About Vincent van Gogh
Gogh, Vincent Willem van (1853-1890), Dutch painter, whose work represents the archetype of expressionism, the idea of emotional spontaneity in painting. He was born in Groot-Zundert. His first paintings of peasants, dark and somber, sometimes crude, demonstrate van Gogh's desire to express his vision of the misery and poverty of humanity.
His evolution from an inept but impassioned novice into a truly original master was remarkably rapid: all the works which you will see here were produced in the space of just ten years. Van Gogh himself provided a moving account of his artisitc revolution in the letters he wrote to his family and friends, in particular to his brother Theo. Many of these have survived and they give us valuable information about what he read, saw and thought.
As a painter, he was largely self-taught. With the help of text books, a number of lessons at the art academies of Brussels and Antwerp, visits to museums and advice from artist-friends, he became familiar with traditional practices. His introduction to modern French art movement encouraged him to experiment. As years went by he developed his own, highly distinctive style of painting, using expressive brushstrokes and vivid colours, which has since inspired many generations of artists.
"This man will become crazy or will go far beyond our
imagination and leave us behind him." These words were said by the famous
artist Camille Pissarro to his friends about
Vincent van Gogh when he tried to find a buyer for his Vincent's works.
His uncle was a partner in the international firm of picture dealers Goupil and Co. and in 1869 van Gogh went to work in the branch at The Hague. In 1873 he was sent to the London branch and fell unsuccessfully in love with the daughter of the landlady. This was the first of several disastrous attempts to find happiness with a woman, and his unrequited passion affected him so badly that he was dismissed from his job.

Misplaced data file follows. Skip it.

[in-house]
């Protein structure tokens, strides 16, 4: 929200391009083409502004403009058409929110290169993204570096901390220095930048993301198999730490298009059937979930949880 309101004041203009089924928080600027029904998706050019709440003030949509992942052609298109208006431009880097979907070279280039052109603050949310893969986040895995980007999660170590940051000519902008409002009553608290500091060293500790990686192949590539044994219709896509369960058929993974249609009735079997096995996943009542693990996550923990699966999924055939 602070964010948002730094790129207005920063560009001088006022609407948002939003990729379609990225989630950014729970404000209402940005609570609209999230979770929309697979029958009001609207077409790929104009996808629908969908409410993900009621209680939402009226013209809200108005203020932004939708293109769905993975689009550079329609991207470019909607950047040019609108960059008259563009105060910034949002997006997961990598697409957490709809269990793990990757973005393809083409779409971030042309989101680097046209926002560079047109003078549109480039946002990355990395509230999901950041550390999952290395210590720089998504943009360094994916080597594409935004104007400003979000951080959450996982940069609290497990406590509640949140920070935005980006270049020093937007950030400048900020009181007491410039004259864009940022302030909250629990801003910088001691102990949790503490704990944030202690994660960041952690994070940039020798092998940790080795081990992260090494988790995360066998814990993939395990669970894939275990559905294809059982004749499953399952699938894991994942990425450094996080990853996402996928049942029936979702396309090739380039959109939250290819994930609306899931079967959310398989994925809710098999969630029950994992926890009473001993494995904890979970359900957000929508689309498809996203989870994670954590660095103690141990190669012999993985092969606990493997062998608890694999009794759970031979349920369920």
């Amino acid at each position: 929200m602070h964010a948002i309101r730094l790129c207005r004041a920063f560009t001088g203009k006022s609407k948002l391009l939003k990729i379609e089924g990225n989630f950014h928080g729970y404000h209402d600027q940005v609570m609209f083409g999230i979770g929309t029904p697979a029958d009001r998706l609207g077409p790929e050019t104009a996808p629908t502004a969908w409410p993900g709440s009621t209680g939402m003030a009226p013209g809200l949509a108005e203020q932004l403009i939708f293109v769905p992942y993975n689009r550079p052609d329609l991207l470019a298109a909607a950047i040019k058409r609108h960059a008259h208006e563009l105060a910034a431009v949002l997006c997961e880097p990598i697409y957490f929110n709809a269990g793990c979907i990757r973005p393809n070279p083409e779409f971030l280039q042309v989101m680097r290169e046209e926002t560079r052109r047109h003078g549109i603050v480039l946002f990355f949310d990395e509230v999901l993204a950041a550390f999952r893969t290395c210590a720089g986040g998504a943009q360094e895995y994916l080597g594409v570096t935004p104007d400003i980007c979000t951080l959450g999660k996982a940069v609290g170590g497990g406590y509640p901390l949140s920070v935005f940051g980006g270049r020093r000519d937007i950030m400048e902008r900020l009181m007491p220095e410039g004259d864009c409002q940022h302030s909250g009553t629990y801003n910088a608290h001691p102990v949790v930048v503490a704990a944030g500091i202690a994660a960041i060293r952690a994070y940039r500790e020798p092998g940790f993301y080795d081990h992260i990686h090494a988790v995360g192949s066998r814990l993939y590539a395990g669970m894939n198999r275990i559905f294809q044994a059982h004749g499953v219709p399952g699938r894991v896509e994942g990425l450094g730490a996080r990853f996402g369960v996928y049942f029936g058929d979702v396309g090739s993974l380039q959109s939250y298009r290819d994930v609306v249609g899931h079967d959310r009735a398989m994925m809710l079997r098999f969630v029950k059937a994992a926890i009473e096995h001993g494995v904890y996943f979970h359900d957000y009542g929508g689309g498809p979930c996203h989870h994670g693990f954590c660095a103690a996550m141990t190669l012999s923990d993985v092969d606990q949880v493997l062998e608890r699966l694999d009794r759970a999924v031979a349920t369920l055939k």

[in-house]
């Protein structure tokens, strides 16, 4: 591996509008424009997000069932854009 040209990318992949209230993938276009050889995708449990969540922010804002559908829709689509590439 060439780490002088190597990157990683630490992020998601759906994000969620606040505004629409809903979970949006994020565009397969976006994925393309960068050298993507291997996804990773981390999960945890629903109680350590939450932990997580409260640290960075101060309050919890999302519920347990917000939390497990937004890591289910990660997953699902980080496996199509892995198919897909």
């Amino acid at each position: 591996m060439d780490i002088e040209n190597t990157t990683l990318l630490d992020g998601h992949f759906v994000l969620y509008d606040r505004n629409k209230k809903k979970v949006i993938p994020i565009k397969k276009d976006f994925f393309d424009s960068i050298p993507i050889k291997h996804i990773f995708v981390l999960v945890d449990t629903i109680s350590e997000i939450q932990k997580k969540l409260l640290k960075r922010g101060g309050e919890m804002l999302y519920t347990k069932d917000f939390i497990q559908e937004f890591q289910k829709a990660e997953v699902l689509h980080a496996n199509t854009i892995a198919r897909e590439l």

He returned to England in 1876 as an unpaid assistant at a school, and his experience of urban squalor awakened a religious zeal and a longing to serve his fellow men. His father was a Protestant pastor, and van Gogh first trained for the ministry, but he abandoned his studies in 1878 and went to work as a lay preacher among the impoverished miners of the grim Borinage district in Belgium. In his zeal he gave away his own worldly goods to the poor and was dismissed for his literal interpretation of Christ's teaching.
He remained in the Borinage, suffering acute poverty and a spiritual crisis, until 1880, when he found that art was his vocation and the means by which he could bring consolation to humanity.
In 1886 van Gogh went to Paris to live with his brother, Theo van Gogh, an art dealer. Influenced by the work of the impressionists (See Impressionism) and by the work of Japanese printmakers, he also adopted the brilliant hues found in the paintings of French artists Camille Pissarro and Georges Seurat. In 1888 van Gogh moved to Provence in southern France, where he painted scenes of nature and life characteristic of the region. He also began to use the swirling brush strokes and intense yellows, greens, and blues associated with such works as Starry Night (1889, Museum of Modern Art, New York City).
From this time he worked at his new `mission' with single-minded frenzy, and although he often suffered from extreme poverty and undernourishment, his output in the ten remaining years of his life was prodigious: about 870 paintings and about 1300 drawings/sketches.
A dispute with French painter Paul Gauguin resulted in van Gogh cutting off part of his own ear. Under subsequent medical care, van Gogh painted between repeated spells of madness. Just after completing his ominous Crows in the Wheat fields (1890, Rijksmuseum Vincent van Gogh, Amsterdam, Netherlands), he committed suicide.
Don't forget to have a look at the Van Gogh Museum site